“(Michigan was) preaching four years, staying four years. I believed that, too. But after my freshman year, we lost my first game in the tournament and — my freshman year, I had a year that people didn’t expect me to have as a freshman — and you’re hearing things from the scouts, you’re hearing things from agents … and me being only 19 years old at the time, the things I was hearing, those were the things I wanted to hear, rather than the things I needed to hear. I started getting the real advice that I needed to hear after my freshman year from my coaches and my parents.

“It was just that one day, out of all of those days I know I wasn’t listening, and in my heart, I knew it was the right decision to come back. So when I came back my sophomore year, like, everyone at the university kind of knew I was checked out — what I would call it. And as an athlete, when you’re kind of checked out, you already have in your mind that your an NBA player, but you’re in college. You know, some guys just don’t go to class. Other go to class. I still went to class and, on top of that, they checked my classes, so I knew I had to go to class.

“Long story short, I felt like, personally, they could have helped me structure what I was going into — as far as finances, as far as budgeting, as far as investing. I didn’t know anything about any of those things. All I knew was basketball. And I felt like, at that point, me being a sophomore at that point in my career as a student-athlete, I think they kind of knew that I was going to declare, especially when we went deep into the tournament. I still hadn’t told the media or still hadn’t told anyone, but I was making it known that I want to enter the draft, and I don’t feel like I was equipped enough going into the process, and I feel like they could have helped me more with me building a team for what I wanted, rather than an agent coming in and telling me all this knowledge and things.”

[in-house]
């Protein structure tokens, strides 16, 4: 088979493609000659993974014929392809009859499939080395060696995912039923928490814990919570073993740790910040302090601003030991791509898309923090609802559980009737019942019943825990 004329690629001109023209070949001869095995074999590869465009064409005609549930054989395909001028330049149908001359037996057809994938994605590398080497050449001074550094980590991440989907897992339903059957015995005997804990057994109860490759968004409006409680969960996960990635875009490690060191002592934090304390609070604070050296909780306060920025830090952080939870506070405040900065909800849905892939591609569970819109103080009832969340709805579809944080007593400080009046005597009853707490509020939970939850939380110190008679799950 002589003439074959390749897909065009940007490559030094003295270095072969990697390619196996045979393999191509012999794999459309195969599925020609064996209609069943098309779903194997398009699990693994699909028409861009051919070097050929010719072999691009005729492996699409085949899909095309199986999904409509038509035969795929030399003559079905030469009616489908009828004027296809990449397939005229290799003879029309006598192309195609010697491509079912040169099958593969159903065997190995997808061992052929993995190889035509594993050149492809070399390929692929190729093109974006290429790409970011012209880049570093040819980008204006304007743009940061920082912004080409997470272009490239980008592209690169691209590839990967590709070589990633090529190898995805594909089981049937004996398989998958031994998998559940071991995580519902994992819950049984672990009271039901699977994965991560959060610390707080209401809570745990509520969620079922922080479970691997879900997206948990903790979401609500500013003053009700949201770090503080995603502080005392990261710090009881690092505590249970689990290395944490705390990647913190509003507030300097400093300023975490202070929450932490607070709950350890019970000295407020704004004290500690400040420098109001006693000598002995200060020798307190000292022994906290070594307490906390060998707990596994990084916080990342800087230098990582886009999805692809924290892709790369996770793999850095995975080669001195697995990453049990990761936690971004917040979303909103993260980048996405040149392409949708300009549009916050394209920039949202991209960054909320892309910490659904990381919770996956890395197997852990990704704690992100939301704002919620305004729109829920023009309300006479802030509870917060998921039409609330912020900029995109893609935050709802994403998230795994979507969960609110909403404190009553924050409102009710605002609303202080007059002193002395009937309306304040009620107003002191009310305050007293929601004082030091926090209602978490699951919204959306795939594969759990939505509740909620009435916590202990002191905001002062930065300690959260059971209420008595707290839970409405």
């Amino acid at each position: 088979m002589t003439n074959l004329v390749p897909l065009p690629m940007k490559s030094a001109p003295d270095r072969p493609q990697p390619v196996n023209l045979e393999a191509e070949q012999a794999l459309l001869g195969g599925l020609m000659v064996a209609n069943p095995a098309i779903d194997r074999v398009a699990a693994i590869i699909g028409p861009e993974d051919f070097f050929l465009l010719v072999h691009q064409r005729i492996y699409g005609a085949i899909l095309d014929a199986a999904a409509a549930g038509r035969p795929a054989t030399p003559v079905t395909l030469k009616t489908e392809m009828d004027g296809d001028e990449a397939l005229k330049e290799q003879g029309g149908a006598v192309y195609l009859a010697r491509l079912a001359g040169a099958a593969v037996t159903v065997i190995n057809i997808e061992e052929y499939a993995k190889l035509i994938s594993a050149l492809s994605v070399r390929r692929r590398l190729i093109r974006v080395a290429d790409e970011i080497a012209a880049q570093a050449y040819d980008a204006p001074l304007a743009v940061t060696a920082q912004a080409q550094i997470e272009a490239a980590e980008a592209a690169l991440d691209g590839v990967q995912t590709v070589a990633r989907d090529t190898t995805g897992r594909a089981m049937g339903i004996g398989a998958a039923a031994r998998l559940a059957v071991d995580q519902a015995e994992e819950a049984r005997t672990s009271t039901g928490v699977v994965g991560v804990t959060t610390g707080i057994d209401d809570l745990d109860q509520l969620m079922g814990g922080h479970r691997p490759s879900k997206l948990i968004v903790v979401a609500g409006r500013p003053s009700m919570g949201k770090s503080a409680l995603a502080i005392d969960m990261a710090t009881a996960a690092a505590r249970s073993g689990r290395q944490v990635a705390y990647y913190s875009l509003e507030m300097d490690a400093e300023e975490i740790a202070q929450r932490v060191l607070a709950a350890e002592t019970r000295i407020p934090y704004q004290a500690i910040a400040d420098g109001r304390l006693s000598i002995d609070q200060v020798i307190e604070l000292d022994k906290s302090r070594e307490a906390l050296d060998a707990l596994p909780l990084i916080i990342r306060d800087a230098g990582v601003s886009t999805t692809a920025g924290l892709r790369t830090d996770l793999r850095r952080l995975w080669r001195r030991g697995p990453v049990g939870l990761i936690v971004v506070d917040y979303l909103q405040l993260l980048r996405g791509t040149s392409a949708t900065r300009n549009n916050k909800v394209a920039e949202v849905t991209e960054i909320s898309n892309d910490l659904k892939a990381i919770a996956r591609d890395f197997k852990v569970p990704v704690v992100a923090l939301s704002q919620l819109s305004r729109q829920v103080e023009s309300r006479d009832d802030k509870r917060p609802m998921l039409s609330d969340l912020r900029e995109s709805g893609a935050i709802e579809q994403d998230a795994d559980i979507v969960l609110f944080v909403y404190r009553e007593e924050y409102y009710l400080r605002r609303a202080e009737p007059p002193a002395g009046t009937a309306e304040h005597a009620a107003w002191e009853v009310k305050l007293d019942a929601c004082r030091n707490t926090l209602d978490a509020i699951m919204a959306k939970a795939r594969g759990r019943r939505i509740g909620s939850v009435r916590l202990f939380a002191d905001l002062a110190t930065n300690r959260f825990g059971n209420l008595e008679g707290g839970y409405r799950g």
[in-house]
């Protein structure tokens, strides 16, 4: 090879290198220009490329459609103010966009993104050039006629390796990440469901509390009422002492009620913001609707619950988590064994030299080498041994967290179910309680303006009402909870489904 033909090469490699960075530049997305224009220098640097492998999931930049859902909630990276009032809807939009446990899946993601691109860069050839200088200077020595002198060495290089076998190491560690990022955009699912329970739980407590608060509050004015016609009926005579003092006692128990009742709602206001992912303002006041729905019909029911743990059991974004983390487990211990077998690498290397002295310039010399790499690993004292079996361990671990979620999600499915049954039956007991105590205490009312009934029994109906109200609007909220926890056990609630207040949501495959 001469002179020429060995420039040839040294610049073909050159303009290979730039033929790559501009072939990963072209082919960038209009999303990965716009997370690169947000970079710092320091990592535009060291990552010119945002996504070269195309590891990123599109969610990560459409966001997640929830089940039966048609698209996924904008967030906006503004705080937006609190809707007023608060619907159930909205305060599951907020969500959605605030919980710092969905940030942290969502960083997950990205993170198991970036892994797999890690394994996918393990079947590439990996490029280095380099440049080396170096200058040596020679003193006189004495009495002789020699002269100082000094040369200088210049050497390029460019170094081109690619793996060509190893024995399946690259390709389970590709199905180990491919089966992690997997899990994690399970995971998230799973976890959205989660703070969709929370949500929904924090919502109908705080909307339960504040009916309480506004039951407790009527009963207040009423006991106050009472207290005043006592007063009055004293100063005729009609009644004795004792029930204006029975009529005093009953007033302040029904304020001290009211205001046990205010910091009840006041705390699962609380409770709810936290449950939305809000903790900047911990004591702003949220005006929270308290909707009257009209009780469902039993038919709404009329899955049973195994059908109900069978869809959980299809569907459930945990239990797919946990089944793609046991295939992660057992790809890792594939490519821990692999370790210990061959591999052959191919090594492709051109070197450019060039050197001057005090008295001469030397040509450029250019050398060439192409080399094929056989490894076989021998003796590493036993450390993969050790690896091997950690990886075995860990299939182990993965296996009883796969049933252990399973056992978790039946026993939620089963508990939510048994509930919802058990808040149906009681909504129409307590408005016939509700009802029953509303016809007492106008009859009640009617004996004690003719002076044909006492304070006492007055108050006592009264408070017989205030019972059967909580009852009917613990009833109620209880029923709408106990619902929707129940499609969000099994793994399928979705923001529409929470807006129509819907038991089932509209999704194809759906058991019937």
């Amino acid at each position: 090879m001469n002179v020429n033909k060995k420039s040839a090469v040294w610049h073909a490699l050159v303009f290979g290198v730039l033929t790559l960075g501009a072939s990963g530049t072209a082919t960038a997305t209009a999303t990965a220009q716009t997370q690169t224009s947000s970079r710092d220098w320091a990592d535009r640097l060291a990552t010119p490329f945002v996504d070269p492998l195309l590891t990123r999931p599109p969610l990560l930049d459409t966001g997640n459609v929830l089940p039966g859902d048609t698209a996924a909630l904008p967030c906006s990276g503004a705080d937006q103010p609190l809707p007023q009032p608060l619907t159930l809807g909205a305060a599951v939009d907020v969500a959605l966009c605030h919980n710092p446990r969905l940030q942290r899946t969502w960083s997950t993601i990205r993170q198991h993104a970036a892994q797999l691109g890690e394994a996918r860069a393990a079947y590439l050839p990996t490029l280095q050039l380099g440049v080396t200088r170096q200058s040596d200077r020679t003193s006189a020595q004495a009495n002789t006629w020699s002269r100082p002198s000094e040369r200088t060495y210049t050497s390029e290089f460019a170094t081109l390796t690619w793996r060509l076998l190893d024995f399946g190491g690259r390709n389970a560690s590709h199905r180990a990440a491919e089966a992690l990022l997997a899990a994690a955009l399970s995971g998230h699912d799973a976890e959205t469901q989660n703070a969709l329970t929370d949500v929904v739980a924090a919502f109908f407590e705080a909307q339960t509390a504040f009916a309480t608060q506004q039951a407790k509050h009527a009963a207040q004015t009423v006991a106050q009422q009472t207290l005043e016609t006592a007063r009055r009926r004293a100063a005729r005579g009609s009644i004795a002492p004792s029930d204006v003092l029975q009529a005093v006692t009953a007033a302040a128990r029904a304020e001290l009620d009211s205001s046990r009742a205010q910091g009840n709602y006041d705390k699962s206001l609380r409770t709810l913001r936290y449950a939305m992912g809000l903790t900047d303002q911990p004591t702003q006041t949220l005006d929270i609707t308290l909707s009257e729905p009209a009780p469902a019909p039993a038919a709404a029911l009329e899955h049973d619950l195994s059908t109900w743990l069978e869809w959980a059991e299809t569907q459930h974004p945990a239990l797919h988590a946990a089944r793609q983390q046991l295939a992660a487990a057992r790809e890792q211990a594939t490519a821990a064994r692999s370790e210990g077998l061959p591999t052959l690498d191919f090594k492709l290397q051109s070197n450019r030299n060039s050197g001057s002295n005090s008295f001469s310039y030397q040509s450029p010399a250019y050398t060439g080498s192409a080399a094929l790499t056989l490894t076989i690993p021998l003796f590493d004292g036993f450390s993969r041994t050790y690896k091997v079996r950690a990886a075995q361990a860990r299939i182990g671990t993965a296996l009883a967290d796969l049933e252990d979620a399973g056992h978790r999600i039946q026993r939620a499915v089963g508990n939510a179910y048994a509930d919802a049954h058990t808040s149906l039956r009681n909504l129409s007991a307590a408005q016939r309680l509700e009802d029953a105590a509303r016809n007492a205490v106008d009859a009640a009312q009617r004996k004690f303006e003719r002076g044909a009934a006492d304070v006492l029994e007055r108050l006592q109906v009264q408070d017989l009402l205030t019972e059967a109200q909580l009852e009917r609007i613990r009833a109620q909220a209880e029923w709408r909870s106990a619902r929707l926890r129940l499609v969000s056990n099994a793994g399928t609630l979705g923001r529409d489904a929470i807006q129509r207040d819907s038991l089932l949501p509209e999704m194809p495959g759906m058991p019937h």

For the most part, those are fair points about the NCAA process. Like any other college student, and there are plenty of other college students who leave college without basic financial knowledge, a student-athlete’s curriculum isn’t based upon personal finance. And that while everyone knew Burke was going pro, it isn’t a situation where you can just stop going to your college classes and go to agent prep.

The other side of the situation is that Burke hired his father and uncle to represent him when he declared for the draft. He also hired Jordan Dumars and another recent graduate to manage his money. Those sound like decisions that he might regret now, but they are also probably not decisions that the 19 year old version of himself would have taken advice on at the time.

Other notes

Tim Hardaway Jr. struggled with his shooting stroke throughout the preseason.

In 6 preseason games with the Hawks, Hardaway averaged 9 points, 2 assists and two rebounds while shooting 30% form the field. He made just 18% of his three-point attempts, but had back-to-back double-digit games against New Orleans and Orlando to close the preseason out on a stronger note.

Caris LeVert didn’t play in the Nets preseason as he continues to rehab from his foot surgery, but he’s on the opening roster for the Nets. It’s unclear when he’ll return to game action.